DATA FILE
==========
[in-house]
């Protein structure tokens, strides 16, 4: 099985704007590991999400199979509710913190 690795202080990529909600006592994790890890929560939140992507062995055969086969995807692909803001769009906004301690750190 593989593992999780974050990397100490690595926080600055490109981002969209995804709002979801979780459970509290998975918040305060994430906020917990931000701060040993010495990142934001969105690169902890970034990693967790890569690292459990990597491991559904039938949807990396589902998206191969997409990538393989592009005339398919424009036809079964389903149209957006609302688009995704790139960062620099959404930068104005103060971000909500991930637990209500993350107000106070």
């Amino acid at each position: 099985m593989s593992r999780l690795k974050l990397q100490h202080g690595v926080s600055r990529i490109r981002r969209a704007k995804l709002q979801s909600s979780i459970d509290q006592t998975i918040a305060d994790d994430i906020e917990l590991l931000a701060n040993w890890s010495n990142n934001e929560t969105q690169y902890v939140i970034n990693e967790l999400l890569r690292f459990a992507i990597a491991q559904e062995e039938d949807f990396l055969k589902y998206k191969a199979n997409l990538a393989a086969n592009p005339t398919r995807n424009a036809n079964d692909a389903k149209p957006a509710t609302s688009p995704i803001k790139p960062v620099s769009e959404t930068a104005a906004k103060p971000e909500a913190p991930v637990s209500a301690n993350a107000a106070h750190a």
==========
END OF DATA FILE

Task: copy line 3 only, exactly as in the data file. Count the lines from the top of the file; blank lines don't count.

């Amino acid at each position: 099985m593989s593992r999780l690795k974050l990397q100490h202080g690595v926080s600055r990529i490109r981002r969209a704007k995804l709002q979801s909600s979780i459970d509290q006592t998975i918040a305060d994790d994430i906020e917990l590991l931000a701060n040993w890890s010495n990142n934001e929560t969105q690169y902890v939140i970034n990693e967790l999400l890569r690292f459990a992507i990597a491991q559904e062995e039938d949807f990396l055969k589902y998206k191969a199979n997409l990538a393989a086969n592009p005339t398919r995807n424009a036809n079964d692909a389903k149209p957006a509710t609302s688009p995704i803001k790139p960062v620099s769009e959404t930068a104005a906004k103060p971000e909500a913190p991930v637990s209500a301690n993350a107000a106070h750190a």